The story of summer in the World’s northern hemisphere is that it’s hot. Too hot. The current weather warnings continue for southeastern Europe, where temperatures reached 42.3 degrees Celsius in Croatia, and 42 degrees in Spain and Italy. For many Europeans, the heat wave hearkens memories of Europe’s 2003 heat crisis; for others, it’s more a warning of the future than a deadly past, and arrived with the research news that heat-related death tolls may be 50 times worse by the end of the century.
The Chinese city of Shanghai saw the hottest temperature ever recorded last month at 40.9 degrees, setting a 145-year benchmark even as a new wave is on its way. Temperatures spiked in the Pacific Northwest in the Americas, where most people don’t have air conditioning in historically cooler cities like Seattle. The city saw a high of 40.6 last week, with air quality warnings because of smoke from wildfires.
On a warming planet where heat is the story, there’s a corollary that’s not getting as much attention. It should, especially in the fast-growing cities of the developing world, the cities in Africa and India and Southeast Asia where some of the most troubling research findings point to a future heat too extreme for habitation.
And that story is air conditioning. It may seem counterintuitive in the swaths of sub-Saharan Africa that still don’t have reliable electricity for basic needs; it may seem even more insensitive to the suffering already experienced by migrants in the Libyan desert or refugees in the parched and pleading Horn of Africa.
Yet scientists and sustainability experts know that the heat will translate to more demand for cooling. It’s exactly what just happened in affluent, urbane and “techie” Seattle, and it’s what Africa and Asia will need as well.
Counting on Kigali to keep it cool
Africa’s greatest challenges may lie in its cities, and that’s where the heat wave impacts continue to grow. Some of that risk can be managed with passive cooling strategies in urban structures, but when market analysts talk about air conditioning, they talk about “hot spots” and heat. It’s what’s driving sales in China, it’s why southern Europe’s demand is up, it is why India and Africa are poised for growth in the sector.
Rachel Kyte, CEO of the United Nations Sustainable Energy for All initiative, pointed out last week – amid all the heat warnings – that cooling isn’t a luxury good when people are suffering and dying. “It is a fundamental component of modern life — from cold supply chains for fresh food, to safe storage for life-saving vaccines and medicines, to cooler, safer work and educational environments that can elevate productivity,” she wrote in a Time Ideas column. We need to provide more access to cooling, and that means more access to electricity.
It also means safer technologies so that air conditioning and refrigerants aren’t an even bigger climate problem, and those solutions rely on moving away from dangerous hydrofluorocarbons (HFCs) and their key role in global warming. Widely praised as among the greatest win-wins in the fight against climate change, the HFC phaseout is a goal of last year’s Kigali amendment to the Montreal Protocol and will go into effect on January 1, 2019, once ratified by at least 20 nations. So far they include Rwanda and Mali, the Marshall Islands and Micronesia. The European Union announced its intent to ratify in July, and with its member nations is expected to ensure that the Kigali amendment will guide the cooler-planet effort.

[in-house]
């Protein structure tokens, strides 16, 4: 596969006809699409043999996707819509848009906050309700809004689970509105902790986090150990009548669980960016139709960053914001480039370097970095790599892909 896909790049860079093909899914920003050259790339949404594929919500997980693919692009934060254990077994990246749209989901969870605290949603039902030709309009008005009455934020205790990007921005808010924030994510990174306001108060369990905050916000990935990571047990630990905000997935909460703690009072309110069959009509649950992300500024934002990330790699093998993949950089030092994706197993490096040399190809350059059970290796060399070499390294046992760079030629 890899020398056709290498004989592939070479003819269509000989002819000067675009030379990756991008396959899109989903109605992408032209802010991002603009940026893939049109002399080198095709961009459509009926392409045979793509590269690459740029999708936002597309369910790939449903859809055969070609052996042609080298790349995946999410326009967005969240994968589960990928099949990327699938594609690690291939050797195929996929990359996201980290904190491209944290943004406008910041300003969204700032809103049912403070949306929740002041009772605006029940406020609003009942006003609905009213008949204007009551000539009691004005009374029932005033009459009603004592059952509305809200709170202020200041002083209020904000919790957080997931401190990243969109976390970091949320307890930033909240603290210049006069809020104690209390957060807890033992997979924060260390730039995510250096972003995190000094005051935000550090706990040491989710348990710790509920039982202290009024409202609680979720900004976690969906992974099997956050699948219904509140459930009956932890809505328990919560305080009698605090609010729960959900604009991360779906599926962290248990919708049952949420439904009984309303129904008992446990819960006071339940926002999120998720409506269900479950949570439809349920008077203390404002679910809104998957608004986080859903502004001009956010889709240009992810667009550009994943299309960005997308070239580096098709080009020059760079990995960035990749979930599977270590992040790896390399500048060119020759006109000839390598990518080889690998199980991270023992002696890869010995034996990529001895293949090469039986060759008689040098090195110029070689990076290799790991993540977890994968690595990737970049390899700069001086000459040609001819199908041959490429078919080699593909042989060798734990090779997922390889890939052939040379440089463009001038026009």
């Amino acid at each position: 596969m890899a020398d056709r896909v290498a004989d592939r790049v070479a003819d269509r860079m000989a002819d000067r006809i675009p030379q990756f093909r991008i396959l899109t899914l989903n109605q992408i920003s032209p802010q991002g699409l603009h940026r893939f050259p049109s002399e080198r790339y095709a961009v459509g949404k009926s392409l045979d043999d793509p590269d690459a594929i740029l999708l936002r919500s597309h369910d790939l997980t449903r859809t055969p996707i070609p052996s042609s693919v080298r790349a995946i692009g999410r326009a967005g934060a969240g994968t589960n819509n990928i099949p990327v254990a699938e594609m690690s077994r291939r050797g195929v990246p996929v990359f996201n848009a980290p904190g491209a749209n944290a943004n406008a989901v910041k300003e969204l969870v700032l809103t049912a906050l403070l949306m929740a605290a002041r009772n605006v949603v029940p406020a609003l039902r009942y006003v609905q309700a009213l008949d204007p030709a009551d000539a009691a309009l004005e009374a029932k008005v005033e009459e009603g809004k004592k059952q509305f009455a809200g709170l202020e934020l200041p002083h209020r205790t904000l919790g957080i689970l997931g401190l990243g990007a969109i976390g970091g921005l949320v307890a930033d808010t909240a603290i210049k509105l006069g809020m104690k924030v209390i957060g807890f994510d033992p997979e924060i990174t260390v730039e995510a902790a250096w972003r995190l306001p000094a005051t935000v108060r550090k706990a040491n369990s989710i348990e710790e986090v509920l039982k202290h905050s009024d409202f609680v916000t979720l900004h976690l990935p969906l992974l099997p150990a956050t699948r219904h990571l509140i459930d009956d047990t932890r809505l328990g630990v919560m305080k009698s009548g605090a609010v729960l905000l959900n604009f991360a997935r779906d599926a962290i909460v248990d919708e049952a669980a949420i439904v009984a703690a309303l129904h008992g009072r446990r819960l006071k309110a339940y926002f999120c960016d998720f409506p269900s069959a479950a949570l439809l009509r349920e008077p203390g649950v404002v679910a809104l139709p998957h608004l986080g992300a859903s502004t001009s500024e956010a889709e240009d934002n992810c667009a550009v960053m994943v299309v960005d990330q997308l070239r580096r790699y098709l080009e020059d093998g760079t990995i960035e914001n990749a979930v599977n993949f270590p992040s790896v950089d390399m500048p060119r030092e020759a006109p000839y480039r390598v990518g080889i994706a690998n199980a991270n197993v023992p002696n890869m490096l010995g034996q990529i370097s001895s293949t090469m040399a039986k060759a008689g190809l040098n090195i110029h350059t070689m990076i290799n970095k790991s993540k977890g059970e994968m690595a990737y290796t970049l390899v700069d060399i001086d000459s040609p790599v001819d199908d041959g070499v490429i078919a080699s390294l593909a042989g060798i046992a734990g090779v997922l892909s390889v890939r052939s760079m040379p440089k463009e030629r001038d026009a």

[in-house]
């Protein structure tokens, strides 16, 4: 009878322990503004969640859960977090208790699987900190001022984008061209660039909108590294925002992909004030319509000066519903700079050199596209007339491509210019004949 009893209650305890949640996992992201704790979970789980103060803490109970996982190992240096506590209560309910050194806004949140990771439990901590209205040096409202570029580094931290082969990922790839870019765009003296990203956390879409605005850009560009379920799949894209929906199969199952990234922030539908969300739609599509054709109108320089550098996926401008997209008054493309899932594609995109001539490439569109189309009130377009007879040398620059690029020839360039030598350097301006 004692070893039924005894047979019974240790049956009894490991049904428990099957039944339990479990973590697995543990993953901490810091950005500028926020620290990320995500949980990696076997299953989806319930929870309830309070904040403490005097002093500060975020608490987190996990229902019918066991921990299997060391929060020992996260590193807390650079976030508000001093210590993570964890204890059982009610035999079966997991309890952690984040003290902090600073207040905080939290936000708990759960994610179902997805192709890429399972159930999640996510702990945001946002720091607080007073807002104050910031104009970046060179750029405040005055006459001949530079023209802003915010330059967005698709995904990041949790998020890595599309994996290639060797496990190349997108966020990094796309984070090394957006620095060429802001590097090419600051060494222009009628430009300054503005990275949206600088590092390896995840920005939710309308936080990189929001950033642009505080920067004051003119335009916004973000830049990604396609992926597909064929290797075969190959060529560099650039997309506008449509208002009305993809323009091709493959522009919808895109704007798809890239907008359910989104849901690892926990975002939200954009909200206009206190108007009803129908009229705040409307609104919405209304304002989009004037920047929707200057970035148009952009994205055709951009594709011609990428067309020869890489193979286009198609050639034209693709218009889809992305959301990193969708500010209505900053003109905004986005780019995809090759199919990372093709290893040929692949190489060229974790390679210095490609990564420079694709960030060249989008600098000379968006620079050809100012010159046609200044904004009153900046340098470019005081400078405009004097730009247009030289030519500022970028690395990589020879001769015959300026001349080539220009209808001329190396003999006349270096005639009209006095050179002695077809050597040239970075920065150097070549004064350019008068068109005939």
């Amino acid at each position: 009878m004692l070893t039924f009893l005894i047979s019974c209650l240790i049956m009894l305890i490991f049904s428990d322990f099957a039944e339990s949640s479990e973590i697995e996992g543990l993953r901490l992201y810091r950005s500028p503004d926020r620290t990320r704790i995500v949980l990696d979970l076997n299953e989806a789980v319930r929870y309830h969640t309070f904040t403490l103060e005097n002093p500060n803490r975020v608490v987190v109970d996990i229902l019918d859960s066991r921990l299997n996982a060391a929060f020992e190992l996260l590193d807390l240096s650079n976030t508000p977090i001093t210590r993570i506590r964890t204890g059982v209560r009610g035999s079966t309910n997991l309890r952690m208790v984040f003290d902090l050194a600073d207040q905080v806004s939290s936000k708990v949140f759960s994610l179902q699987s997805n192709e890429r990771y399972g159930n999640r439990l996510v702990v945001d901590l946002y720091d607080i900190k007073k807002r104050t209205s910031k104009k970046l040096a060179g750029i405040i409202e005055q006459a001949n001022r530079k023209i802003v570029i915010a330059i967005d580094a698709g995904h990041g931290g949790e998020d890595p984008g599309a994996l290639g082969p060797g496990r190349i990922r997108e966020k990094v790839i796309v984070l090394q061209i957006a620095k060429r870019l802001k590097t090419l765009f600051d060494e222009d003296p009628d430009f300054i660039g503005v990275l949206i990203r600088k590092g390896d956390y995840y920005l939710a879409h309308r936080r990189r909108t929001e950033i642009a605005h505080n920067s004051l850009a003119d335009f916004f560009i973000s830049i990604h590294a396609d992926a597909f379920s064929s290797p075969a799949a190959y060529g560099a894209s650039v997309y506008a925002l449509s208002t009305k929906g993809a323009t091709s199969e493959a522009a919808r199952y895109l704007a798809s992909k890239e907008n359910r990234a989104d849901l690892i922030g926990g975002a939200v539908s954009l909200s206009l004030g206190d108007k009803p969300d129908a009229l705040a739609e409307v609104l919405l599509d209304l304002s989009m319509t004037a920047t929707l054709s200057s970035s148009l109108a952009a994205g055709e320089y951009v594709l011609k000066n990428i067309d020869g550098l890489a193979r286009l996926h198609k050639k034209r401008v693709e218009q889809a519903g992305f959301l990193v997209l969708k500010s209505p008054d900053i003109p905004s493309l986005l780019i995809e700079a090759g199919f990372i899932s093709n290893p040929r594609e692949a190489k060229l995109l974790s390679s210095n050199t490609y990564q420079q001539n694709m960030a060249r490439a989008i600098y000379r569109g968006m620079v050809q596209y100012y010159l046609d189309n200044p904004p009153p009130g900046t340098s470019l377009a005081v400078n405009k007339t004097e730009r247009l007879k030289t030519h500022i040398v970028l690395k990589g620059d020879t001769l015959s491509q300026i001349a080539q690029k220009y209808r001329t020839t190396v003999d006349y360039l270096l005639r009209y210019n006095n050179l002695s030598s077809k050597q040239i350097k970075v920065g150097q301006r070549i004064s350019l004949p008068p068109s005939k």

To that end, Kyte’s organization recently launched Cooling for All, and will convene its first panel on the sidelines of the UN General Assembly and Climate Week NYC next month. They’ll seek to align better cooling solutions with efficient energy technologies and the overarching sustainability development goals (SDGs). That’s because in the global-warming future, cooling won’t be a convenience, or a luxury, or the mark of middle-class lives in China, Europe or the U.S. It will literally mean the difference between life and death in a hot world.
Turning the heat up on climate action
Many scientists agree that the worst impacts of climate change may still be avoided, and there’s plenty of room for optimism and hope if the world acts now. They also understand that it’s too late to avoid them all. A study published in Nature Climate Change last week estimated just a 5 percent chance that global temperature increases by the end of the century will remain below the 2°C target set at COP21 in Paris. The study based its findings on a model that assumes some actions to mitigate emissions are in place and working, and the authors note that the data is not drawn from a “business as usual” scenario.
“Even if the 2°C target isn’t met, action is very important,” said Adrian Raftery, a lead researcher from University of Washington, in an interview with The Guardian. “The more the temperature increases, the worse the impacts will be. We would warn against any tendency to use our results to say that we won’t avoid 2°C, and so it’s too late to do anything. On the contrary, avoiding the higher temperature increases that our model envisages is even more important, and also requires urgent action.”
That’s a welcome message amid the impending doom of what seems a deluge of reports warning of an African climate exodus, or the intensity of more frequent and severe African heat waves, or that even the dogs won’t hunt. Raftery affirms an overall optimism about opportunity that can be focused on delivering clean energy to empower Africans and build the sustainable communities needed for a climate-resilient future. It’s hard but imperative work, and committing to Kigali is an important key to a cooler world.